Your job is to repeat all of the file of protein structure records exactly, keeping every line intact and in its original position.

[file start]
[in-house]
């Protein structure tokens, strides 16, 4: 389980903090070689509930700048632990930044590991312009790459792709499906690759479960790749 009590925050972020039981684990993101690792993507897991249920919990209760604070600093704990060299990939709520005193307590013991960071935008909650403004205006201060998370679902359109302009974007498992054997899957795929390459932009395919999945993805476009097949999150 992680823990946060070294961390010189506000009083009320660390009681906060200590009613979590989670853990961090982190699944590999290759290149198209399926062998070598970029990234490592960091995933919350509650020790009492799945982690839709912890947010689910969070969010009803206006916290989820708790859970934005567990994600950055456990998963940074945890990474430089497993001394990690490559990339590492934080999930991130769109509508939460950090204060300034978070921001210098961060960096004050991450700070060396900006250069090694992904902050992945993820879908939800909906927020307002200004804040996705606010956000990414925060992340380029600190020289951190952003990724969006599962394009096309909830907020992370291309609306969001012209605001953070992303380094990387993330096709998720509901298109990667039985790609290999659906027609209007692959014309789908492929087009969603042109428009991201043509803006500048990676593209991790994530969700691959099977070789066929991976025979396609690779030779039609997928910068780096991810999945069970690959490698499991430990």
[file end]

[in-house]
């Protein structure tokens, strides 16, 4: 389980903090070689509930700048632990930044590991312009790459792709499906690759479960790749 009590925050972020039981684990993101690792993507897991249920919990209760604070600093704990060299990939709520005193307590013991960071935008909650403004205006201060998370679902359109302009974007498992054997899957795929390459932009395919999945993805476009097949999150 992680823990946060070294961390010189506000009083009320660390009681906060200590009613979590989670853990961090982190699944590999290759290149198209399926062998070598970029990234490592960091995933919350509650020790009492799945982690839709912890947010689910969070969010009803206006916290989820708790859970934005567990994600950055456990998963940074945890990474430089497993001394990690490559990339590492934080999930991130769109509508939460950090204060300034978070921001210098961060960096004050991450700070060396900006250069090694992904902050992945993820879908939800909906927020307002200004804040996705606010956000990414925060992340380029600190020289951190952003990724969006599962394009096309909830907020992370291309609306969001012209605001953070992303380094990387993330096709998720509901298109990667039985790609290999659906027609209007692959014309789908492929087009969603042109428009991201043509803006500048990676593209991790994530969700691959099977070789066929991976025979396609690779030779039609997928910068780096991810999945069970690959490698499991430990």